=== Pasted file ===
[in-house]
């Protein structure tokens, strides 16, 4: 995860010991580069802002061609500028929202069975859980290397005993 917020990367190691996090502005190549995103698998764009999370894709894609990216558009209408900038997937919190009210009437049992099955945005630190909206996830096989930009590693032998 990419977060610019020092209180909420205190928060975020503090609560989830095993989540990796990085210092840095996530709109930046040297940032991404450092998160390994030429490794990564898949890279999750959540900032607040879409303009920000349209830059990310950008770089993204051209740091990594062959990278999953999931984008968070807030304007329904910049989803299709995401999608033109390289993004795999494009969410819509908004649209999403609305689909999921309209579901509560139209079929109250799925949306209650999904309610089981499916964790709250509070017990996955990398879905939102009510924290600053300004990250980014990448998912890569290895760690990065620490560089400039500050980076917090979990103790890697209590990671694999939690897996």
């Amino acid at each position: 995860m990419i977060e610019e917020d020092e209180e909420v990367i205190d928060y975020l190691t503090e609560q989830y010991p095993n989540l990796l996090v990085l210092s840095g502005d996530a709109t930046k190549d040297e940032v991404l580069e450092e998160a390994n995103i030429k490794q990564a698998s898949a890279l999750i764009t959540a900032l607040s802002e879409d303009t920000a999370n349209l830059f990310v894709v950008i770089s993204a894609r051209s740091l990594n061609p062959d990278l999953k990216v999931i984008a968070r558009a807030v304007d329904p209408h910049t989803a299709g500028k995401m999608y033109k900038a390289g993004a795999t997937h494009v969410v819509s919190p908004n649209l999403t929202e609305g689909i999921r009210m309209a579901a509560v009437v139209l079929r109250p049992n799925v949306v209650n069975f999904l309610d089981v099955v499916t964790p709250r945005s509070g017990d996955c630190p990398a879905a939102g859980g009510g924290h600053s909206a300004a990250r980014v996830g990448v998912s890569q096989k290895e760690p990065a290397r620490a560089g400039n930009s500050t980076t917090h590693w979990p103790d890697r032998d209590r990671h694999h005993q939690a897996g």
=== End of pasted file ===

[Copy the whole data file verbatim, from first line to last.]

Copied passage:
[in-house]
């Protein structure tokens, strides 16, 4: 995860010991580069802002061609500028929202069975859980290397005993 917020990367190691996090502005190549995103698998764009999370894709894609990216558009209408900038997937919190009210009437049992099955945005630190909206996830096989930009590693032998 990419977060610019020092209180909420205190928060975020503090609560989830095993989540990796990085210092840095996530709109930046040297940032991404450092998160390994030429490794990564898949890279999750959540900032607040879409303009920000349209830059990310950008770089993204051209740091990594062959990278999953999931984008968070807030304007329904910049989803299709995401999608033109390289993004795999494009969410819509908004649209999403609305689909999921309209579901509560139209079929109250799925949306209650999904309610089981499916964790709250509070017990996955990398879905939102009510924290600053300004990250980014990448998912890569290895760690990065620490560089400039500050980076917090979990103790890697209590990671694999939690897996």
């Amino acid at each position: 995860m990419i977060e610019e917020d020092e209180e909420v990367i205190d928060y975020l190691t503090e609560q989830y010991p095993n989540l990796l996090v990085l210092s840095g502005d996530a709109t930046k190549d040297e940032v991404l580069e450092e998160a390994n995103i030429k490794q990564a698998s898949a890279l999750i764009t959540a900032l607040s802002e879409d303009t920000a999370n349209l830059f990310v894709v950008i770089s993204a894609r051209s740091l990594n061609p062959d990278l999953k990216v999931i984008a968070r558009a807030v304007d329904p209408h910049t989803a299709g500028k995401m999608y033109k900038a390289g993004a795999t997937h494009v969410v819509s919190p908004n649209l999403t929202e609305g689909i999921r009210m309209a579901a509560v009437v139209l079929r109250p049992n799925v949306v209650n069975f999904l309610d089981v099955v499916t964790p709250r945005s509070g017990d996955c630190p990398a879905a939102g859980g009510g924290h600053s909206a300004a990250r980014v996830g990448v998912s890569q096989k290895e760690p990065a290397r620490a560089g400039n930009s500050t980076t917090h590693w979990p103790d890697r032998d209590r990671h694999h005993q939690a897996g």